A Smarter Way to Occupy Wall Street

I love the concept of the "Occupy Wall Street" movement, if we can call it that. The middle class has had enough of Wall Street bankers, corporate executives, and the rich in general taking a disproportionate amount of the wealth while they themselves suffer with unemployment and stagnant wages.

But I find it ironic that the same middle-class people who are marching on Wall Street are the same people who are funding Wall Street's oversized paychecks. If change is what they want, they need to educate themselves on how they're actually feeding the Wall Street beast and find better ways to get the message across.

Problem 1: Rich bankers and investors
The "fat cats" on Wall Street have taken the brunt of the abuse after the financial meltdown in 2008 after complicated derivatives and mortgage securities helped take down our economy. At the same time, hedge fund managers, private equity managers, and investment bankers took home millions, if not billions, of dollars while the rest of us ended up unemployed (this Fool included) or at the very least without a raise.

But the truth is, there's a reason hedge funds make money, private equity deals are made, and Wall Street trading continues. They get funding from investors to do it.

And who is providing Wall Street with all of this money? Yep, it's you and me, and a lot of the same people occupying Wall Street and cities across the country today. In fact, public pension funds are some of the biggest investors in private equity firms, a gateway to Wall Street.

  • The 20 largest public pension funds in the U.S. have $224 billion allocated to private equity investments. That includes Wall Street buyout firms like Blackstone (NYS: BX) , which alone has received investments from 61 different public pension funds.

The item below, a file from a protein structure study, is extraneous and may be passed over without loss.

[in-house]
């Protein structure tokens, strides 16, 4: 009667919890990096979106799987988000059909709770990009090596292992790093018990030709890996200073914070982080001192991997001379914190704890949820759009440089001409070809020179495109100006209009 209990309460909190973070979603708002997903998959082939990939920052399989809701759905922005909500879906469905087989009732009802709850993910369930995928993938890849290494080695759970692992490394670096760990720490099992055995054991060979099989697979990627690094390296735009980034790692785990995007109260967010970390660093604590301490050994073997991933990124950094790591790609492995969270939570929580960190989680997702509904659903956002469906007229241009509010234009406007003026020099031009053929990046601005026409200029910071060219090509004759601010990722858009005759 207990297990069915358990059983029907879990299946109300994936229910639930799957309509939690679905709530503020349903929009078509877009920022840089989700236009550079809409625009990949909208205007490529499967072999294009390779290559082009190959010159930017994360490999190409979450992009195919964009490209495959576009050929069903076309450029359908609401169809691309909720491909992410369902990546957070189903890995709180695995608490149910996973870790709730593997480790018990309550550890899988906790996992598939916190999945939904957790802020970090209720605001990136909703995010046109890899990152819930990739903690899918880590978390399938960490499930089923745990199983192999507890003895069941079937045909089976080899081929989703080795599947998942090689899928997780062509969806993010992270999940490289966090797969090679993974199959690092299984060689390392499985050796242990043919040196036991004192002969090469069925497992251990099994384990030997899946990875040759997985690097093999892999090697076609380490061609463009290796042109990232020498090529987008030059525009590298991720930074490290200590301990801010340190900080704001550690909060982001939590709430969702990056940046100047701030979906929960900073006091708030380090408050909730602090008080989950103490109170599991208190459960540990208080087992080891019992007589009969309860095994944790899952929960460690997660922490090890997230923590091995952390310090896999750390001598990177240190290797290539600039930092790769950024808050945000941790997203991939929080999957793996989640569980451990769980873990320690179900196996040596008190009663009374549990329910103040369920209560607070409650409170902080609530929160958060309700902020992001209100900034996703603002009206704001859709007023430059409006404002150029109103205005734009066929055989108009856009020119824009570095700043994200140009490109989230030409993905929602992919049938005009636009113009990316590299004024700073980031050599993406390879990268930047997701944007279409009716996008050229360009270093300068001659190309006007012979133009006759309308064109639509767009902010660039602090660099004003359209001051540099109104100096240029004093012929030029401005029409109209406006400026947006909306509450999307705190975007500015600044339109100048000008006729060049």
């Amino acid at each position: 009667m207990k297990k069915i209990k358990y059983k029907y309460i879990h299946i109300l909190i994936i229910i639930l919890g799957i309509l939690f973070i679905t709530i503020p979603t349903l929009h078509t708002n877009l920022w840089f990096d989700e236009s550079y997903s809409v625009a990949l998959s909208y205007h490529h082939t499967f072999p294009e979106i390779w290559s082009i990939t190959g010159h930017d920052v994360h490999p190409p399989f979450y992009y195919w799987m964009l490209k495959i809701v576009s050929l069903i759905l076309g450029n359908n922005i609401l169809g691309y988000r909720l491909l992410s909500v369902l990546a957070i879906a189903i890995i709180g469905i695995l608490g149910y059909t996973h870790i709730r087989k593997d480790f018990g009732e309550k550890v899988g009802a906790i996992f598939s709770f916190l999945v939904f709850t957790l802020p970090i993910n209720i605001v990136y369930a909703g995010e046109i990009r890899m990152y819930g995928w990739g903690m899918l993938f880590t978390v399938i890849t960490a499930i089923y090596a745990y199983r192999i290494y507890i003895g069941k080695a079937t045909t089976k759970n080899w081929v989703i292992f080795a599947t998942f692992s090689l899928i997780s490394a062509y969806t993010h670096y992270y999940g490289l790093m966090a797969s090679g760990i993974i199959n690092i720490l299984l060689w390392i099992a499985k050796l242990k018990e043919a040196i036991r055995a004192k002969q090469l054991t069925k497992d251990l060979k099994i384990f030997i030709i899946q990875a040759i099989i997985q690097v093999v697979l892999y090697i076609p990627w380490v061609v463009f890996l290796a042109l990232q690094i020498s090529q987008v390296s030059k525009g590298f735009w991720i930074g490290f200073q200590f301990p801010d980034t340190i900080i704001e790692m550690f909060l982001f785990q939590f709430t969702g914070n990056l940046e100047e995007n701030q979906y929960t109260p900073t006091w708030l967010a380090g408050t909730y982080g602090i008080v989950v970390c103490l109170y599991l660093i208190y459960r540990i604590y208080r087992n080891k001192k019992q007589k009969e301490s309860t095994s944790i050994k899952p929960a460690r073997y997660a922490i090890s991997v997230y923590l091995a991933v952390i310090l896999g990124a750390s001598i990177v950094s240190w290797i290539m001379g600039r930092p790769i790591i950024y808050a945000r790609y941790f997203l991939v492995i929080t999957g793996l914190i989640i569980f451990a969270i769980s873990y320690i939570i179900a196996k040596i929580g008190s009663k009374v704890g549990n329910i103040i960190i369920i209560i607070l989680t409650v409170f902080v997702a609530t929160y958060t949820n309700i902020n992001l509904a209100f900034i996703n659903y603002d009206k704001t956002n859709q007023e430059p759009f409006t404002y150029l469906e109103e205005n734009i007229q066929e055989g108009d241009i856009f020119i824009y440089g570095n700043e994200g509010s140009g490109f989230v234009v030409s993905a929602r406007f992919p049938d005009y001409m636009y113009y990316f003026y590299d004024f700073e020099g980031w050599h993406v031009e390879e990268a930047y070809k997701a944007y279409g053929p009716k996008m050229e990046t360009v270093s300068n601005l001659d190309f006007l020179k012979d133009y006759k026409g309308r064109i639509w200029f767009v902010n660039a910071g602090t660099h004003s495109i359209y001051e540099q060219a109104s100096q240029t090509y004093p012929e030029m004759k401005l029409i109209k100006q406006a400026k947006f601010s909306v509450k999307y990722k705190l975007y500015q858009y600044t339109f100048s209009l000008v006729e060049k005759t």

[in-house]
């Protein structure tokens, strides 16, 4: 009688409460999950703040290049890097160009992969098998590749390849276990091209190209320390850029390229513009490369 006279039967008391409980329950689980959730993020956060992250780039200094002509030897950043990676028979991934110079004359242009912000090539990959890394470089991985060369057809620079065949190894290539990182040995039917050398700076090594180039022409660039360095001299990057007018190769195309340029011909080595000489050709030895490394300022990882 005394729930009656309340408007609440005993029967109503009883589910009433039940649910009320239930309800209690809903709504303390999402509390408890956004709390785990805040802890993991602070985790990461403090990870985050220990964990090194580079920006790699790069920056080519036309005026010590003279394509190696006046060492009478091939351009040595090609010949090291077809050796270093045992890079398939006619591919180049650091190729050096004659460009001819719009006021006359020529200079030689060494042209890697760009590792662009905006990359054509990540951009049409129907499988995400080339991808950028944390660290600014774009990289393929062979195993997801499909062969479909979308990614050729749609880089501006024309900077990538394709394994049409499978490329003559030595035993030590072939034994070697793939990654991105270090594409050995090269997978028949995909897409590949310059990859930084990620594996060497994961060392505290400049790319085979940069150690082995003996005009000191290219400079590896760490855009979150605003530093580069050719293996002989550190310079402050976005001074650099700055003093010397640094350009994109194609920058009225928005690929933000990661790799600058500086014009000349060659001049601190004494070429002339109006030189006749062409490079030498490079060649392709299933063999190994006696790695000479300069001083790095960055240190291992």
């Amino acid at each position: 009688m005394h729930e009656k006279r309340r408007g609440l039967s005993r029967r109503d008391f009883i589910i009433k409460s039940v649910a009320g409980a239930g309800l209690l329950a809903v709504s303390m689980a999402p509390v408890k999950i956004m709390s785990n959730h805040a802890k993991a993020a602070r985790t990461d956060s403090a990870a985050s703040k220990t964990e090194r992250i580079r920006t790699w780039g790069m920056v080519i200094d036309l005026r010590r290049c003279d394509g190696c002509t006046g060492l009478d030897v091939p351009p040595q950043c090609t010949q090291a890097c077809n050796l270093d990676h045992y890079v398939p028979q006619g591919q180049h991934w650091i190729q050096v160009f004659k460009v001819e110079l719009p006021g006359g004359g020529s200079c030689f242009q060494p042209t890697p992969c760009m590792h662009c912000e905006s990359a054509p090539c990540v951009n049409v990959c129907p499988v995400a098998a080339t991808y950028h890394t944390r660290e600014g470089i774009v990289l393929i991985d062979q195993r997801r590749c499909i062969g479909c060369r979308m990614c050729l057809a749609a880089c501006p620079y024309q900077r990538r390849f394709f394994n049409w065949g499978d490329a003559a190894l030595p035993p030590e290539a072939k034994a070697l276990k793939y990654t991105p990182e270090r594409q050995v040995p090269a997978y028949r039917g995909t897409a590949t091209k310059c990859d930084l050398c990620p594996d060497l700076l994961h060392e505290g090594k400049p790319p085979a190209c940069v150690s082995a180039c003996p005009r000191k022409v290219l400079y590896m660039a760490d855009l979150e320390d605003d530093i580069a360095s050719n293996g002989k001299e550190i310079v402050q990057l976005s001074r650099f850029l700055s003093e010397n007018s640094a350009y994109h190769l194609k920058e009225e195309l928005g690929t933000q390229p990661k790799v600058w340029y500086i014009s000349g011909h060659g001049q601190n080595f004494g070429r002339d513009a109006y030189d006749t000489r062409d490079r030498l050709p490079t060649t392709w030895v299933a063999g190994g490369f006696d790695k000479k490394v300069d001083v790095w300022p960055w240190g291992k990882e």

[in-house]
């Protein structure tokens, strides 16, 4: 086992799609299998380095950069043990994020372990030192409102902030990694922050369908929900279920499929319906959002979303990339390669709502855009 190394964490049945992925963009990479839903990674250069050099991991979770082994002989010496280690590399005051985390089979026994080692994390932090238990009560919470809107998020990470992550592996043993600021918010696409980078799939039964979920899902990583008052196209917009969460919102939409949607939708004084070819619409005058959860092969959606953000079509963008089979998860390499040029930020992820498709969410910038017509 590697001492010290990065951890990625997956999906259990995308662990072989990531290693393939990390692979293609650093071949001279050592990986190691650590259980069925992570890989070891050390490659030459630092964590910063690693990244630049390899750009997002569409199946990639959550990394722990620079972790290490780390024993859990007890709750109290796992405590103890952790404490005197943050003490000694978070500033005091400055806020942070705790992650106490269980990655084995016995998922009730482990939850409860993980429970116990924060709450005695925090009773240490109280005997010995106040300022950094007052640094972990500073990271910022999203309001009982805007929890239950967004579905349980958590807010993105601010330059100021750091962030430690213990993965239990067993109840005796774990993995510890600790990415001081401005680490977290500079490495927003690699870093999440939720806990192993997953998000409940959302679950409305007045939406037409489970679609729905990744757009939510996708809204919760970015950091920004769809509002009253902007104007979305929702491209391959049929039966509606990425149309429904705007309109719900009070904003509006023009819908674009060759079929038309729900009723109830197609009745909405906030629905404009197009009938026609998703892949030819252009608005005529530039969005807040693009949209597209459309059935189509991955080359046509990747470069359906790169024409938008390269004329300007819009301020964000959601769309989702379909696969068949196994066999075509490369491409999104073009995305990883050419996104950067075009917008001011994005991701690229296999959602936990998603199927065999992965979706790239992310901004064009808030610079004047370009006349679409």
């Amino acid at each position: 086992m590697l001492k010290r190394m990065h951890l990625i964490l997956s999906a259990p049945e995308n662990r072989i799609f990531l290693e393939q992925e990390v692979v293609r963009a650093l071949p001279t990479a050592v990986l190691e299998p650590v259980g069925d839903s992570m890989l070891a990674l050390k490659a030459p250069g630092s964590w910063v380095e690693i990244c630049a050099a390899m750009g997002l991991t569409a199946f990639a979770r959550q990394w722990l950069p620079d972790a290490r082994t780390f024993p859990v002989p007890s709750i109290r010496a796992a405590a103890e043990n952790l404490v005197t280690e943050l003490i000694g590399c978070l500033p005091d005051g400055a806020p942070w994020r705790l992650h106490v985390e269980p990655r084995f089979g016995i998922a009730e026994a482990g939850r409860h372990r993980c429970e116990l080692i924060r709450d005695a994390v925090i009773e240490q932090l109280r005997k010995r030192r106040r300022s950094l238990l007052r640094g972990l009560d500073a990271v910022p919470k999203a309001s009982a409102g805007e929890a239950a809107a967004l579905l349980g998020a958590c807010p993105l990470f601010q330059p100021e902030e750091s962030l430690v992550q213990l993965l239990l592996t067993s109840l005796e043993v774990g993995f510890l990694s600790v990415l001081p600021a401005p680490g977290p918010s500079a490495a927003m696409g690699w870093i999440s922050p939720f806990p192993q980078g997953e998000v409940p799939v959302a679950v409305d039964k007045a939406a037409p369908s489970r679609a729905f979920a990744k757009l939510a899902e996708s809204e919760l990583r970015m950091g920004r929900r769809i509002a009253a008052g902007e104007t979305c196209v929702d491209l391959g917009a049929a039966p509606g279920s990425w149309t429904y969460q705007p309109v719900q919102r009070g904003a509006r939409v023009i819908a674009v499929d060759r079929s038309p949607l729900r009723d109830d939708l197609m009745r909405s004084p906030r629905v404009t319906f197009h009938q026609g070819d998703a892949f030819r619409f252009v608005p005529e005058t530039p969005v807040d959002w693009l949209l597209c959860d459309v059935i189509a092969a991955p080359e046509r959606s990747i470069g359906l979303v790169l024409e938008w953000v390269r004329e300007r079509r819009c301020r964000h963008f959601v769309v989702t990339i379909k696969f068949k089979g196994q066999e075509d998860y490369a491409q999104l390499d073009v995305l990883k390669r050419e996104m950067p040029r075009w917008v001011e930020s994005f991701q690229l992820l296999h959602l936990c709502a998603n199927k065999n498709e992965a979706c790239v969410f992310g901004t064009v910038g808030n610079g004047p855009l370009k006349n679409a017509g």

• Kohlberg Kravis Roberts (NYS: KKR) gets 62% of its funding from public pension/sovereign wealth funds. Another 14% comes from funds of funds (where similar funds invest).

Another irony is that some of the same unions that demand pensions are now occupying Wall Street. Because of funding gaps, pension funds are increasing allocations in alternative investments like private equity and hedge funds. So these unions are supporting policies that actually benefit the same corporations that the protesters are angry with today.

Problem 2: Everything is intertwined
Say your problem with Wall Street is the bailed-out banks, not the private equity firms or hedge funds. It's Goldman Sachs (NYS: GS) , JPMorgan Chase (NYS: JPM) , and Citigroup (NYS: C) that really get your blood boiling.

The problem with singling them out is that the whole system is so interconnected that no matter which investment vehicle you use, you're likely funding these big banks. Hedge funds use big banks as prime brokers, not only paying to trade but also paying for the analysts we chide so frequently at The Motley Fool. Private equity firms are buying and selling companies, usually with the help of an investment bank on one or both sides of the deal. One of these firms is likely involved in some way with a buyout and is making money off those buyout deals. And even most mutual funds are run either by big banks or by a company that uses one of the big banks as its prime broker.